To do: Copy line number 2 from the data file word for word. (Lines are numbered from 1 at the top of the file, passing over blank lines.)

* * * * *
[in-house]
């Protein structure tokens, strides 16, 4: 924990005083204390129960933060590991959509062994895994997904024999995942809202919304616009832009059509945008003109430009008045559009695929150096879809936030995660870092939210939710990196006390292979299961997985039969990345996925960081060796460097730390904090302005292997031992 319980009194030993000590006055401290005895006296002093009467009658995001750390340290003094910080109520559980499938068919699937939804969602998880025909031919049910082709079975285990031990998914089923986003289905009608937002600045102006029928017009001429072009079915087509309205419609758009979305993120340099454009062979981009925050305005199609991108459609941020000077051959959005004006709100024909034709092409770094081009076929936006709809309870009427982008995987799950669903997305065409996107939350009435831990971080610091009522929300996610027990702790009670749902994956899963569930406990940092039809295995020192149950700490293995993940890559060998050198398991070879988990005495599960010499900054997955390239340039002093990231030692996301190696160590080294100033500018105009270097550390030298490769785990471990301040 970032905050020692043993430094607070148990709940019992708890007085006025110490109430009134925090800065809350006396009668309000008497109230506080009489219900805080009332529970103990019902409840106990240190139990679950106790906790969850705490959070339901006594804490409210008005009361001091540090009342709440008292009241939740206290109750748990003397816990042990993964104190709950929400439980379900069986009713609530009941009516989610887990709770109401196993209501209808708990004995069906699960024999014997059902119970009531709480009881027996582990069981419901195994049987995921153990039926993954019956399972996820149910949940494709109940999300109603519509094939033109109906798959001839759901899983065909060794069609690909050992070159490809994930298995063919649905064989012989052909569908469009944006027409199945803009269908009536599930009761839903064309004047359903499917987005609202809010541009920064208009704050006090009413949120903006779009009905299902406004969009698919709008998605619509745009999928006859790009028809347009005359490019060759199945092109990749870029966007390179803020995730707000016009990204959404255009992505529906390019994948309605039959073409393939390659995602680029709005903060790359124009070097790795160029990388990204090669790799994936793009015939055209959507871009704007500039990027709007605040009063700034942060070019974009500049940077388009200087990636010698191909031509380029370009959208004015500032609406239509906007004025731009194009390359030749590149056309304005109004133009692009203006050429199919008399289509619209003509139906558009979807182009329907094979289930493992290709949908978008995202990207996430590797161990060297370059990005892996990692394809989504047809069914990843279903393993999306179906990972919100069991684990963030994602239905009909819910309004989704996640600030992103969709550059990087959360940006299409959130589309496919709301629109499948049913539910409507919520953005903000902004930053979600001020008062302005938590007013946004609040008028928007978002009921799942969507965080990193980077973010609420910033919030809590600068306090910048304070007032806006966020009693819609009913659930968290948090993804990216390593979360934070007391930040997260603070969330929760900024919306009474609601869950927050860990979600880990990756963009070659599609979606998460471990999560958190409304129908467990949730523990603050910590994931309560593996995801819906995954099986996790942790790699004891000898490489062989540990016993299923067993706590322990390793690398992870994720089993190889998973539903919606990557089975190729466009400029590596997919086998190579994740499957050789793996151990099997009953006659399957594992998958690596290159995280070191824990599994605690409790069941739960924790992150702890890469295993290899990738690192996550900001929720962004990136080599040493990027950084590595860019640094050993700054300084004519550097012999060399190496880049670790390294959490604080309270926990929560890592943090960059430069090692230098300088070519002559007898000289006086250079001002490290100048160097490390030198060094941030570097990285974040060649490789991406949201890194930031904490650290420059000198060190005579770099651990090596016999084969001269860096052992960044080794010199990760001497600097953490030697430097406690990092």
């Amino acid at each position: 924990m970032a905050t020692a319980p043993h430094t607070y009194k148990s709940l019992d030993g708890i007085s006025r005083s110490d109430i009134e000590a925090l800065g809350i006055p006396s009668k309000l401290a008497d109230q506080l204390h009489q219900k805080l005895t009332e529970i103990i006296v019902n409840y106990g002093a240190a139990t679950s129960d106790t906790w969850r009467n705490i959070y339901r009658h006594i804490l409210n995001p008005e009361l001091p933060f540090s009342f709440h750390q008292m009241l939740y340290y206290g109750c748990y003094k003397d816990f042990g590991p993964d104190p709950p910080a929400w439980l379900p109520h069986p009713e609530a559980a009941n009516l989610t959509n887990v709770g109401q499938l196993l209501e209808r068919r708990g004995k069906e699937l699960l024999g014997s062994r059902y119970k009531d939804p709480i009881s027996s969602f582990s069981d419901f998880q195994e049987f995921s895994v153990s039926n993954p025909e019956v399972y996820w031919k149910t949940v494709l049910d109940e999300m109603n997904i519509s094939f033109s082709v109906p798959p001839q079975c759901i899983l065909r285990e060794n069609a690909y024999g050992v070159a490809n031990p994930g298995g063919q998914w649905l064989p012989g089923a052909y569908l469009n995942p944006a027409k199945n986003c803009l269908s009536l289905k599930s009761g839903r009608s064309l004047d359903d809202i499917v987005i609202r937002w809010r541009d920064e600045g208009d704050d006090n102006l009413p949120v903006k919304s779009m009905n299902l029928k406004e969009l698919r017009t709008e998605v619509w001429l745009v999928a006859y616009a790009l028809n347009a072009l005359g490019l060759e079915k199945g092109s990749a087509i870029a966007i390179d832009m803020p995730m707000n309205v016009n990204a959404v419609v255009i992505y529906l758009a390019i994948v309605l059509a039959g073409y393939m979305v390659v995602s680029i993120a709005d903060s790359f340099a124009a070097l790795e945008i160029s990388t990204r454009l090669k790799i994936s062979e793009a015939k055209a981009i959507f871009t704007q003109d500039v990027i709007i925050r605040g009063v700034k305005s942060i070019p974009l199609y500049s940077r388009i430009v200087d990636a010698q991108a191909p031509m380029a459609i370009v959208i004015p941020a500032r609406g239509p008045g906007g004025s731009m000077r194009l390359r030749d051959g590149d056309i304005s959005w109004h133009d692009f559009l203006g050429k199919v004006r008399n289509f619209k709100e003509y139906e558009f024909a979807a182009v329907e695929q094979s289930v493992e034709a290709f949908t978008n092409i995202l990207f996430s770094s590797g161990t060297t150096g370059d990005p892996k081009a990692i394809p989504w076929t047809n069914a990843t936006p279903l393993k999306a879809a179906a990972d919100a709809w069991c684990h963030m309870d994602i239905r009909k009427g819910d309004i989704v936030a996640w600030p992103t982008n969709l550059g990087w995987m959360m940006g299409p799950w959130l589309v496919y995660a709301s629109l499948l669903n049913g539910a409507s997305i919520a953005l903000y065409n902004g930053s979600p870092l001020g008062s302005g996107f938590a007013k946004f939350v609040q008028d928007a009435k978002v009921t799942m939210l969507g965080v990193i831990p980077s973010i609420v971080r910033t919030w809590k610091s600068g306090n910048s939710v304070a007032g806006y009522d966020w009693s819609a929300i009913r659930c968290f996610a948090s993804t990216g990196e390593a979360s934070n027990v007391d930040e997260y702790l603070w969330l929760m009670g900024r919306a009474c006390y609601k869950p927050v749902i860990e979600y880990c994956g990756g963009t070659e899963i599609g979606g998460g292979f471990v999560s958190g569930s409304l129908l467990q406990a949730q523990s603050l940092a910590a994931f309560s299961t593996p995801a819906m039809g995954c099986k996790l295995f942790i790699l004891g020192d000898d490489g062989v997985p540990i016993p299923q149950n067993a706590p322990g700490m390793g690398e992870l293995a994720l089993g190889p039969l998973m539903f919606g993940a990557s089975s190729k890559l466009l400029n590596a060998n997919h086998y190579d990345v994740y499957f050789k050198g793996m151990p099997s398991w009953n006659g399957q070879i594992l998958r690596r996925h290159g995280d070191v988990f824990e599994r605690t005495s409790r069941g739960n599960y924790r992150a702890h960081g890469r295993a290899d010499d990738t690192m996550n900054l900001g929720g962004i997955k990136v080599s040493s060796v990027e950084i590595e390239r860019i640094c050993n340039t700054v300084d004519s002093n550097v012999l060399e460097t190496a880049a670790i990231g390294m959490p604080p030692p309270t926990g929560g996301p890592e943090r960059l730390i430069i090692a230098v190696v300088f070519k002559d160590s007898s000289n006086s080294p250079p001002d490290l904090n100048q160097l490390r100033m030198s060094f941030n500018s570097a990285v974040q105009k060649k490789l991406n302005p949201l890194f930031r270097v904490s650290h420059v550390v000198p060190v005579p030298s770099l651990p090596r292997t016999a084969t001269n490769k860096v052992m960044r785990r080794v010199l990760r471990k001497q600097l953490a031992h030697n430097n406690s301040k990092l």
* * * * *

């Protein structure tokens, strides 16, 4: 924990005083204390129960933060590991959509062994895994997904024999995942809202919304616009832009059509945008003109430009008045559009695929150096879809936030995660870092939210939710990196006390292979299961997985039969990345996925960081060796460097730390904090302005292997031992 319980009194030993000590006055401290005895006296002093009467009658995001750390340290003094910080109520559980499938068919699937939804969602998880025909031919049910082709079975285990031990998914089923986003289905009608937002600045102006029928017009001429072009079915087509309205419609758009979305993120340099454009062979981009925050305005199609991108459609941020000077051959959005004006709100024909034709092409770094081009076929936006709809309870009427982008995987799950669903997305065409996107939350009435831990971080610091009522929300996610027990702790009670749902994956899963569930406990940092039809295995020192149950700490293995993940890559060998050198398991070879988990005495599960010499900054997955390239340039002093990231030692996301190696160590080294100033500018105009270097550390030298490769785990471990301040 970032905050020692043993430094607070148990709940019992708890007085006025110490109430009134925090800065809350006396009668309000008497109230506080009489219900805080009332529970103990019902409840106990240190139990679950106790906790969850705490959070339901006594804490409210008005009361001091540090009342709440008292009241939740206290109750748990003397816990042990993964104190709950929400439980379900069986009713609530009941009516989610887990709770109401196993209501209808708990004995069906699960024999014997059902119970009531709480009881027996582990069981419901195994049987995921153990039926993954019956399972996820149910949940494709109940999300109603519509094939033109109906798959001839759901899983065909060794069609690909050992070159490809994930298995063919649905064989012989052909569908469009944006027409199945803009269908009536599930009761839903064309004047359903499917987005609202809010541009920064208009704050006090009413949120903006779009009905299902406004969009698919709008998605619509745009999928006859790009028809347009005359490019060759199945092109990749870029966007390179803020995730707000016009990204959404255009992505529906390019994948309605039959073409393939390659995602680029709005903060790359124009070097790795160029990388990204090669790799994936793009015939055209959507871009704007500039990027709007605040009063700034942060070019974009500049940077388009200087990636010698191909031509380029370009959208004015500032609406239509906007004025731009194009390359030749590149056309304005109004133009692009203006050429199919008399289509619209003509139906558009979807182009329907094979289930493992290709949908978008995202990207996430590797161990060297370059990005892996990692394809989504047809069914990843279903393993999306179906990972919100069991684990963030994602239905009909819910309004989704996640600030992103969709550059990087959360940006299409959130589309496919709301629109499948049913539910409507919520953005903000902004930053979600001020008062302005938590007013946004609040008028928007978002009921799942969507965080990193980077973010609420910033919030809590600068306090910048304070007032806006966020009693819609009913659930968290948090993804990216390593979360934070007391930040997260603070969330929760900024919306009474609601869950927050860990979600880990990756963009070659599609979606998460471990999560958190409304129908467990949730523990603050910590994931309560593996995801819906995954099986996790942790790699004891000898490489062989540990016993299923067993706590322990390793690398992870994720089993190889998973539903919606990557089975190729466009400029590596997919086998190579994740499957050789793996151990099997009953006659399957594992998958690596290159995280070191824990599994605690409790069941739960924790992150702890890469295993290899990738690192996550900001929720962004990136080599040493990027950084590595860019640094050993700054300084004519550097012999060399190496880049670790390294959490604080309270926990929560890592943090960059430069090692230098300088070519002559007898000289006086250079001002490290100048160097490390030198060094941030570097990285974040060649490789991406949201890194930031904490650290420059000198060190005579770099651990090596016999084969001269860096052992960044080794010199990760001497600097953490030697430097406690990092």